leader of the MDC.
In a related development, Chimanikire has publicly stated his intention to
challenge Mr. Tsvangirai's presidency at the February congress of the MDC.
Chimanikire is seen as a politician seeking an unfair advantage in the
forthcoming contest - hence his desire to rush to the courts to seek relief
from the courts following his failure to maneuver a internal palace coup
Mr. Tsvangirai further argues that the hearing has long been overtaken by
events, given that the MDC national council - at it's meeting on Thursday
last week - nullified the purported suspension because of numerous
irregularities associated with the botched attempt to punish the MDC leader.
In making the determination, the National Council highlighted a set of
Constitutional breaches linked to the attempted leadership challenge, in
particular the fact that the Disciplinary Committee of the MDC, as a
committee of the party, does not have powers to effect punishment without
the approval of the National Council.
Mr. Tsvangirai maintains that the purported decision of the Disciplinary
Committee of the 20th of November 2005 is null and void and without any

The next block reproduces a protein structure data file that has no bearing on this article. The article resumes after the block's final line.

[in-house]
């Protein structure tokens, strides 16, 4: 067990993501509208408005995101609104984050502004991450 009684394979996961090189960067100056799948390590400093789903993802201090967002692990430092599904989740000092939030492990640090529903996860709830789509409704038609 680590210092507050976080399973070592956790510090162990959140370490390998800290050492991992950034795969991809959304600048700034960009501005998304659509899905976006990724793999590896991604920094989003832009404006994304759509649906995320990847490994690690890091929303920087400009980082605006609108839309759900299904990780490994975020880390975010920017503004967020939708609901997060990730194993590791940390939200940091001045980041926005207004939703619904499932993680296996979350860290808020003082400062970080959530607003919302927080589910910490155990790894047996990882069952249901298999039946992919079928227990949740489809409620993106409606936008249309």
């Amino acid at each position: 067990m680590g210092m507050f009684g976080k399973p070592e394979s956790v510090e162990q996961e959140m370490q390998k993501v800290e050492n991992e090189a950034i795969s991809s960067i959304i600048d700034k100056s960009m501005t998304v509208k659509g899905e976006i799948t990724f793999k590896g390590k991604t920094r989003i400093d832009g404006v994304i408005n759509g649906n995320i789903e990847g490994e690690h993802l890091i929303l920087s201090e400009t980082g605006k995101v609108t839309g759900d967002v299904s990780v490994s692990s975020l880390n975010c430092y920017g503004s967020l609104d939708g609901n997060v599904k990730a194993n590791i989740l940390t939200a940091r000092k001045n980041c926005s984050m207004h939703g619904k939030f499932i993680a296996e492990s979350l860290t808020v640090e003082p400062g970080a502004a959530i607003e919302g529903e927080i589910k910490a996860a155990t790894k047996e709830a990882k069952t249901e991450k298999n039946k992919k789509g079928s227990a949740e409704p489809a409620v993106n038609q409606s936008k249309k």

force or effect. For the avoidance of doubt, the National Council as the MDC's
highest policy implementation and administrative organ, set aside that
A decision of a party committee, including the Disciplinary Committee, on a
major policy issue shall not be implemented without the approval of the
National Council. A decision to suspend the President is a major policy
issue. It follows therefore that Chimanikire, Gibson Sibanda and others
breached this Constitutional provision.
Further and in any event, the powers of the Disciplinary Committee of
suspending a member can only be implemented after due process and the member
has been found guilty of a misdemeanour. The President has not been found
guilty of any charge.
Members of the Disciplinary Committee in particular Messrs Tichaona
Mudzingwa, Ena Chitsa, Innocent Gonese and Edith Mushore were never advised
and invited to attend the meeting of the 20th November 2005. The meeting was
therefore not quorate and was improperly called for.
It is quite clear that Sibanda has acted both as complainant, investigation
officer, prosecutor and judge in his own charge. The allegations made in the
letter of suspension are exactly the same that Gibson Sibanda made and